Your browser is no longer supported

For the best possible experience using our website we recommend you upgrade to the newest version of your browser.

Your browser appears to have cookies disabled. For the best experience of Construction News, please enable cookies in your browser.

Welcome to the Construction News site. As we have relaunched, you will have to sign in once now and agree for us to use cookies, so you won't need to log in each time you visit our site.
Learn more

Why clients need to get a whole life

Many of the top clients need to grasp the importance of whole life value if they are to remain among the industry’s leaders

Construction clients: who are they? What do they actually do, where do they fit into the organisational structure and how do they emerge? These are some of the questions currently engaging those of us who believe the current drive for better construction performance will only be achieved if the client gets better at being a “client”.

Although the “client” is often taken to mean the senior levels of the organisation, in practice, many managers delegate important decisions to specialists. These are in effect the true clients. Unless they are helped to fire on all cylinders with the full range of skills and fully reflecting the organisation’s strategic goals, then the construction industry’s skills and knowledge will not be maximised and clients will still be unclear why they have not got the results they had anticipated or how they could have contributed more to avoiding this. A key element that is lacking is taking account of maintenance issues right across the life of the asset.

Key industry

Construction is a massive industry with its output accounting for 6 per cent of the nation’s economy, according to recent Office of National Statistic figures. But a durable solution requires better management of the asset base – repairs and maintenance are a key requirement for the life of the asset.

If one accepts the analysis of the Royal Academy of Engineers, it represents at least five times more in value than the capital cost: 1:5:200 is the ratio between capital, maintenance and performance costs over the life of the asset. It is irrelevant as to whether one believes these proportions to be precisely true or accurate, the important point is that there is a ratio between maintenance and the quality of construction.

Clearly there are significant drivers to remove waste from the construction process; between 30 and 50 per cent is available if one accepts the findings of Egan and others. Similarly, the cost of asset ownership must be better controlled if overall performance is to be achieved.

Twin concerns

To deliver this the “client” now has two roles to perform: the first is to understand the construction industry and deliver, as a client, what is required to get the best from it; the second is to understand the business of their organisation and to be able to recognise what “value” really means to the business and not to see construction as a separate and isolated element.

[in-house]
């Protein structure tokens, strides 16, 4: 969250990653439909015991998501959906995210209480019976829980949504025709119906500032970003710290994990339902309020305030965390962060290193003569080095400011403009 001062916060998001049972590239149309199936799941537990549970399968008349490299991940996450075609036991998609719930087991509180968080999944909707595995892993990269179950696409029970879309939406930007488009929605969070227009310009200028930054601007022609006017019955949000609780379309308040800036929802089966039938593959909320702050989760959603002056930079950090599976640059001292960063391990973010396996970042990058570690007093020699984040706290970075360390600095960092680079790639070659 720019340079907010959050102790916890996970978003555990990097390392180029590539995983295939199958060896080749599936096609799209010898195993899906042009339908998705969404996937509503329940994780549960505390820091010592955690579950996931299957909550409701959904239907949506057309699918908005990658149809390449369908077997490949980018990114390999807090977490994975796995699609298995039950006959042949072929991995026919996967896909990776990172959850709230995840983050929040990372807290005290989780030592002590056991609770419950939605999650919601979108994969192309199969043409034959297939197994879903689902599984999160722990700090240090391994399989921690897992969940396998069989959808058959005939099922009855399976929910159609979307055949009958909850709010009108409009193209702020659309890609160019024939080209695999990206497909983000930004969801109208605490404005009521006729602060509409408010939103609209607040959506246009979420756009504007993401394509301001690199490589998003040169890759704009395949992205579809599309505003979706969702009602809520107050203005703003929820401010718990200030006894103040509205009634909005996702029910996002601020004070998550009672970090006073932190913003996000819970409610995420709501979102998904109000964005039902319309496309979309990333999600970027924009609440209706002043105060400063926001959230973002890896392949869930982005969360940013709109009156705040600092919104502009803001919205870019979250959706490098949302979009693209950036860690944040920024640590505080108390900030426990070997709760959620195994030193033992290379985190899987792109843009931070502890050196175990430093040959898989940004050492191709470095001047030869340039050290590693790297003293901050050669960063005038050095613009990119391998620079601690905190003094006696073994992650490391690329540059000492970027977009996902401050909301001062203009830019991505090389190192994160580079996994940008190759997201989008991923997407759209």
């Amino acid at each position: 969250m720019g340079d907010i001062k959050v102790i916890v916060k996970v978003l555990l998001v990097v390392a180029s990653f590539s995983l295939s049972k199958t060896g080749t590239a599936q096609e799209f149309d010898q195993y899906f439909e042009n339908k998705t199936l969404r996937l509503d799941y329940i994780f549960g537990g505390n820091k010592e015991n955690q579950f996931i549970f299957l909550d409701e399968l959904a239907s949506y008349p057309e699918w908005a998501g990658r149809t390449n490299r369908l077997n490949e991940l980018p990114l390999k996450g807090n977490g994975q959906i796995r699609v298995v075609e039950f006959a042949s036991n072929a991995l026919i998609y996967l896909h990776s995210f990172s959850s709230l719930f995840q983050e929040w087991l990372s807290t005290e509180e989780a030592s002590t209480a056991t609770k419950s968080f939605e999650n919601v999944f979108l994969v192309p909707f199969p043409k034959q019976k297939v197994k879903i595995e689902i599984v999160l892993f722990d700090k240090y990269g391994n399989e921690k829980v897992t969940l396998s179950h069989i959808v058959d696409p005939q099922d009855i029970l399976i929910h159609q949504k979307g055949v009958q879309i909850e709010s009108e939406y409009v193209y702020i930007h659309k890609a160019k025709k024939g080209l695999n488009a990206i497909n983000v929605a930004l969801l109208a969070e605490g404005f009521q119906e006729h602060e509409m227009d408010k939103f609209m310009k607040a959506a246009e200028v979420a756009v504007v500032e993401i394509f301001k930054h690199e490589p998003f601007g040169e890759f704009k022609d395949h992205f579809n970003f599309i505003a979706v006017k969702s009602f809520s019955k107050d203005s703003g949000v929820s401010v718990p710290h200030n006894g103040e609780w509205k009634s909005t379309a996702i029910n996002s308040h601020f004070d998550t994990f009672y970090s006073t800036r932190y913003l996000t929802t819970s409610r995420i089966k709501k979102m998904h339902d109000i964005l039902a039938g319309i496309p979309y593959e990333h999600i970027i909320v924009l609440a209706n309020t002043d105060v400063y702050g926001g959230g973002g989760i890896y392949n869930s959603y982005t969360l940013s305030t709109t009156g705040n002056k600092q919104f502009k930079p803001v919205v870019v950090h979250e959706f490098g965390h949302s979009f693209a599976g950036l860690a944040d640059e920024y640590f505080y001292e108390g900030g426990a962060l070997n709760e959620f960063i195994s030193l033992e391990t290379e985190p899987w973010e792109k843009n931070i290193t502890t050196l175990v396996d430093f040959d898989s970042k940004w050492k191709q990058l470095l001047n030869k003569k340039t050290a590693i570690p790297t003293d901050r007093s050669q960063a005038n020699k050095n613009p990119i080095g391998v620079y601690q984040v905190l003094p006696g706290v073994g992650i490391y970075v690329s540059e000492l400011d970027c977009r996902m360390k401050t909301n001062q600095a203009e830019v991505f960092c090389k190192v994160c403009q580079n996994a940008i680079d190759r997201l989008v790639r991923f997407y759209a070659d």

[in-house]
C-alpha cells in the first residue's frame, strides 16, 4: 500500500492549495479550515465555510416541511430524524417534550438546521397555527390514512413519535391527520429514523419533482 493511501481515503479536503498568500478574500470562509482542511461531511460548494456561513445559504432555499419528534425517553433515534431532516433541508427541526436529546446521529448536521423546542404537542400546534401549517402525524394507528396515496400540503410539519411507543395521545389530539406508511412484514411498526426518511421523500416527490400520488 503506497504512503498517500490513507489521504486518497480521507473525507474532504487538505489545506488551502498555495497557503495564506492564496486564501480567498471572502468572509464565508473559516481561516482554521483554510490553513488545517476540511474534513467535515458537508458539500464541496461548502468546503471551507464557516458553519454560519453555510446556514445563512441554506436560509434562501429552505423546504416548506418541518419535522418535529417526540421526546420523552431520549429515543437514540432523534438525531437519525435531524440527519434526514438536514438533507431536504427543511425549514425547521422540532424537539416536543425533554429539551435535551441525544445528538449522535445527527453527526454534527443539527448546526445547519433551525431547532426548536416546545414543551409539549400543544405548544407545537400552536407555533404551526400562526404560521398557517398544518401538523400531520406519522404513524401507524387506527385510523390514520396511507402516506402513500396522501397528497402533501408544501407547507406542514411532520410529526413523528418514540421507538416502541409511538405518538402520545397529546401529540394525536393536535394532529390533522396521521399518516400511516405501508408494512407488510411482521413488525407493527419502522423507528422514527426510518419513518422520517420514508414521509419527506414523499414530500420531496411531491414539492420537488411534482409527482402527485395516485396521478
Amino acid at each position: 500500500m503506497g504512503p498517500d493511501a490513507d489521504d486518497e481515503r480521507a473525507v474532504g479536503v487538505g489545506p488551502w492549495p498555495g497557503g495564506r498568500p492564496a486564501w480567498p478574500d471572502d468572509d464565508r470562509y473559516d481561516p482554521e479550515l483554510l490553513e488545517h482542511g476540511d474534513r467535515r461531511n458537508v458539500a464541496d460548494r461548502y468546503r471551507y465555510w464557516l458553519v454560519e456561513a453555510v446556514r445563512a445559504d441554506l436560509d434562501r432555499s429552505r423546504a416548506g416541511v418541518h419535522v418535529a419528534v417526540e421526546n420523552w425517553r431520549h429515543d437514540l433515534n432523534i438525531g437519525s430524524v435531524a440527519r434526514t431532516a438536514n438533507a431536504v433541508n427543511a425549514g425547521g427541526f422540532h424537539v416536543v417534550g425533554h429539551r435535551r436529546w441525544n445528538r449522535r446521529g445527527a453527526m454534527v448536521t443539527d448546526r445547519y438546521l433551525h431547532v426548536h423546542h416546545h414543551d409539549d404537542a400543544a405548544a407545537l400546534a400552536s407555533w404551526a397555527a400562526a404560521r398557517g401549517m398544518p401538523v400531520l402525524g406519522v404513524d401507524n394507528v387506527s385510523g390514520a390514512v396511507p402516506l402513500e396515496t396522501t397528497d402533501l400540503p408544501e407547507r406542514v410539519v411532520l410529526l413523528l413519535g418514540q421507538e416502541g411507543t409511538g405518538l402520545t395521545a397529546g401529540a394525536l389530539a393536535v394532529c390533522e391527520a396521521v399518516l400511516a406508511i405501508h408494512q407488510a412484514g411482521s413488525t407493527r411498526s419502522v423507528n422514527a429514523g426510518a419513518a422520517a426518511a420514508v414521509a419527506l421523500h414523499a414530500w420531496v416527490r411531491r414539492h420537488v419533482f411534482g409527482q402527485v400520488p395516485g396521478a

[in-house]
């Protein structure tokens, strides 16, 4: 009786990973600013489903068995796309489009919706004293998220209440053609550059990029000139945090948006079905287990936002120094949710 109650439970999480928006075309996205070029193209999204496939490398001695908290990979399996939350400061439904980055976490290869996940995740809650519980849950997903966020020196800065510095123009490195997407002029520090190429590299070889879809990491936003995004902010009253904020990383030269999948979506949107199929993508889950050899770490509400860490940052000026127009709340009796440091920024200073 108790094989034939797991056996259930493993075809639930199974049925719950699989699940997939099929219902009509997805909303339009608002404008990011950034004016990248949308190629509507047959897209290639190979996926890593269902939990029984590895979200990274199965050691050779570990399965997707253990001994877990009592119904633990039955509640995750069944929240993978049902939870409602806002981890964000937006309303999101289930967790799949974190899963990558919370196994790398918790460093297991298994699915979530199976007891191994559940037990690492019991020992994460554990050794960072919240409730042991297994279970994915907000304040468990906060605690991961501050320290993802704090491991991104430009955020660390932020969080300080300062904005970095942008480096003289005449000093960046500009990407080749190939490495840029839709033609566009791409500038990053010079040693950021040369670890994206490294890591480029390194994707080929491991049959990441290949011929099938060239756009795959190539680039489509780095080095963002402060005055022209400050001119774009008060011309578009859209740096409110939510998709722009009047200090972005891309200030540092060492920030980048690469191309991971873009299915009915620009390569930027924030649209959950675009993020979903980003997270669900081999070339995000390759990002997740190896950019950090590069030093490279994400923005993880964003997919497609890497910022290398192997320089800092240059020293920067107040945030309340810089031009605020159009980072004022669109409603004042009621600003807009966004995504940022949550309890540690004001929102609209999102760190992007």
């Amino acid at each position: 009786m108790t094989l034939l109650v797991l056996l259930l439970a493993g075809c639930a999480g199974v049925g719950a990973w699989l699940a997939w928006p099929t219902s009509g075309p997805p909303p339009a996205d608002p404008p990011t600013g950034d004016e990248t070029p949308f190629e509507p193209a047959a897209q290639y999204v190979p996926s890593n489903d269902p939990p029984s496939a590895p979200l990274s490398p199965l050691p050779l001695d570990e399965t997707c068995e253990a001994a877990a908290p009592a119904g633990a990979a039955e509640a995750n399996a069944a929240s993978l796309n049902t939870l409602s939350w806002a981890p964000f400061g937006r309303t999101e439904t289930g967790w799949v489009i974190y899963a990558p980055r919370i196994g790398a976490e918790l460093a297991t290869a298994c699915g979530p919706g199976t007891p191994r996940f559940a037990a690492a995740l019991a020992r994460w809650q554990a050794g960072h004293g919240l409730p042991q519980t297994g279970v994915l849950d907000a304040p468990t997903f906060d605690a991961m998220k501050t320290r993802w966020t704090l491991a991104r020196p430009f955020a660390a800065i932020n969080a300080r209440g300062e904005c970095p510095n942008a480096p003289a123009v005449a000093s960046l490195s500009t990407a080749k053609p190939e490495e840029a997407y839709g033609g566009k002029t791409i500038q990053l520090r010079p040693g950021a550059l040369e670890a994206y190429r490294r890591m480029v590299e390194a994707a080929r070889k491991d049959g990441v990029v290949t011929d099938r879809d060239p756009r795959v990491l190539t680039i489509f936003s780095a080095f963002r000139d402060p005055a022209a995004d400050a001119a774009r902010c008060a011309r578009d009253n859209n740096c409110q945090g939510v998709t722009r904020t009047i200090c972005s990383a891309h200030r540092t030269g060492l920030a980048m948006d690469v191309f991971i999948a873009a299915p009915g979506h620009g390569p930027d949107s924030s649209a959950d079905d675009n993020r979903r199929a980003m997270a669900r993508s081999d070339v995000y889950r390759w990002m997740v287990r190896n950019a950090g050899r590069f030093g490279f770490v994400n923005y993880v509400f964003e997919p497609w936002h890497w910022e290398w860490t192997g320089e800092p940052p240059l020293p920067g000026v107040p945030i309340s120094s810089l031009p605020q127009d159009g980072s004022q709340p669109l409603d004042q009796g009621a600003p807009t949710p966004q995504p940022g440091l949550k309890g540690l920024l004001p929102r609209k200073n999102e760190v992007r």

They must be commercially astute enough to be able to articulate and drive the strategic direction of the business, see the contribution the asset in their charge can and does make, and ensure that it performs at its optimum performance level. This second dimension brings with it the need to understand how the asset performs and what is needed to maintain optimum condition.

In reality, many of those who become the actual clients of the construction industry are traditionally trained in construction related subjects, including architects, engineers and cost management (quantity surveyors). Although highly technically skilled, they are often not tied in to the overall vision for the future direction of the organisation. And whilst some of these professional skills have been quite rightly emphasised, some elements of what makes a good client have not previously been included in professional training.

Fit for purpose

This has meant the construction solution is successful technically rather than a ‘fit for purpose’ solution, which reflects the wider corporate values and needs. The results of this are that organisations which do not perform well as clients lose out because they do not see how their assets can add value now or in the future, or which parts of the asset need to be the priority for investment in -order to ensure the most robust and enduring solutions.

A business which operated over several floors of a building and had to move people around quickly, efficiently and with as little stress as possible, would make it a significant priority to have a high quality lift or escalator service, which was highly dependable, pleasant to use and easy and inexpensive to maintain.

There is still much resistance on the part of the industry to enter into fit for purpose solutions. The reasoning behind this is mixed, but it is in part due to the lack of confidence in the client being able to articulate its real needs to the supply chain. Life cycle performance is the current objective of most clients. But the skills associated with asset management are not part of the “professional” training studied by many.

The construction client of the future must be a different beast than that of the past, where skill and knowledge has often substituted by enthusiasm and the energetic clerk of works. The successful future construction client will be heavily engaged with the repair and maintenance of the asset over its life, and will therefore be better equipped to deal with the whole life costing issues introduced at the pre-construction phase.

Unless the client understands the issues around maintaining the asset, they cannot understand what whole life costing is really about and how to use it to its full benefit. This is where the Construction Client Group (CCG) needs to support client organisations, professional bodies and academic institutions to promote the necessary training and behaviours.